The World's Most Expensive Grilled Cheese Sandwich Is Rarely Available To Order

What's the most you would pay for a grilled cheese sandwich? Ten dollars? Twenty? What about $214? That's the price tag on The Quintessential Grilled Cheese Sandwich, now available at the Upper East Side restaurant Serendipity3. The restaurant — known for its egregiously priced gimmick desserts that the wealthy and trend-obsessed snap up with glee, including a $250,000 frozen chocolate covered in edible diamonds — has officially held the record for the most expensive sandwich in the world since 2014, according to the Guinness Book of World Records.

Even if you've got the cash, however, you can't simply walk in and order this extremely fancy sandwich. Serendipity3's extravagant creations are often only offered for a limited time, and only brought back to the restaurant on occasion. In honor of National Grilled Cheese Day, the restaurant is offering The Quintessential Grilled Cheese Sandwich for another limited run, but if you want a taste, you'll need to give the restaurant two days' advance notice. 

In a press release, Serendipity3's Creative Director, Joe Calderone, said of the relaunch, "We are thrilled to be bringing back another one of our Guinness World Winning dishes that is a restaurant favorite and one of our most over-the-top offerings."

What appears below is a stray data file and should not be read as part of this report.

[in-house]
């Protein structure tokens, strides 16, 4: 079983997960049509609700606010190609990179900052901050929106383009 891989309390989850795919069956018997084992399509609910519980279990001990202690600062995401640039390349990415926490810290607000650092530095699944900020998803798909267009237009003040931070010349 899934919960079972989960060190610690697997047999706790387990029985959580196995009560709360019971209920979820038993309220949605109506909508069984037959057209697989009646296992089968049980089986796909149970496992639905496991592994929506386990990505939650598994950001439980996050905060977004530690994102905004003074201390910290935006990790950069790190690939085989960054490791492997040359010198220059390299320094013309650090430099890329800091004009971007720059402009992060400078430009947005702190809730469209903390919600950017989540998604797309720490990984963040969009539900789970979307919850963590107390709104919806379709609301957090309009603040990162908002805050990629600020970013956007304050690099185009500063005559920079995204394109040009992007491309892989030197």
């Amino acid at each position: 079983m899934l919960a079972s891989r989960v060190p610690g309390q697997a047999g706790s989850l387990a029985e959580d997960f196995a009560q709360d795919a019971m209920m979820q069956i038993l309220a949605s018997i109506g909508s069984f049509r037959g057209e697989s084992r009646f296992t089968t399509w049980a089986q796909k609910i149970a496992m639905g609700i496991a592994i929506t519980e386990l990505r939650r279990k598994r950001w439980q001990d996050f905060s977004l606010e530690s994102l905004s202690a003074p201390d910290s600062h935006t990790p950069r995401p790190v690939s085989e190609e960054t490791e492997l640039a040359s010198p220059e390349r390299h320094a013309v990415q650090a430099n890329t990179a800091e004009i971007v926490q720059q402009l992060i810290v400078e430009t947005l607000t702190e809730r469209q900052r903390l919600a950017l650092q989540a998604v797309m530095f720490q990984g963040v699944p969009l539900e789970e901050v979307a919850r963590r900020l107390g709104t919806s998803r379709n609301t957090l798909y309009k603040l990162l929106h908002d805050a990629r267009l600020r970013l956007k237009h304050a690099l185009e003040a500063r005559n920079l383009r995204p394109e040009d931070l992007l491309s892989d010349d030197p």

Hey, at least they know it's a ridiculous thing to serve. So what exactly is this "quintessential" grilled cheese?

What's in the Quintessential Grilled Cheese Sandwich?

So what gives this sandwich the right to cost more than an inflation-induced winter gas bill? For starters, it's made with French Pullman champagne bread, which is like beer bread if instead of Heineken you threw a cup of Dom Pérignon in the dough. Oh, and there is 23k gold flakes in the bread and lining the edges of the sandwich. Is there truffle butter involved? Of course!

There's no American cheese or cheddar to be found in this sandwich, no sir. The gooey heart of this sandwich, Caciocavallo Podolico, comes from rare Italian cows that only eat fennel, licorice, juniper, laurel bay, and wild strawberries — which frankly sounds more like a recipe for gin than bovine chow — and who only produce milk two months out of the year. Seems like those cows have a pretty cushy job, and it makes you wonder what they spend the remaining ten months of the year doing.

Alongside the sandwich is a dipping bisque made from the best lobster tails in the world, sourced from South Africa and blended with San Marzano tomatoes, crème fraiche, and, of course, more truffle oil. Both the sandwich and the accompanying bisque are served in fine crystal. Because if you're going to pay more than two hundred dollars for some bread and cheese, it should at least be worth the Instagram pic.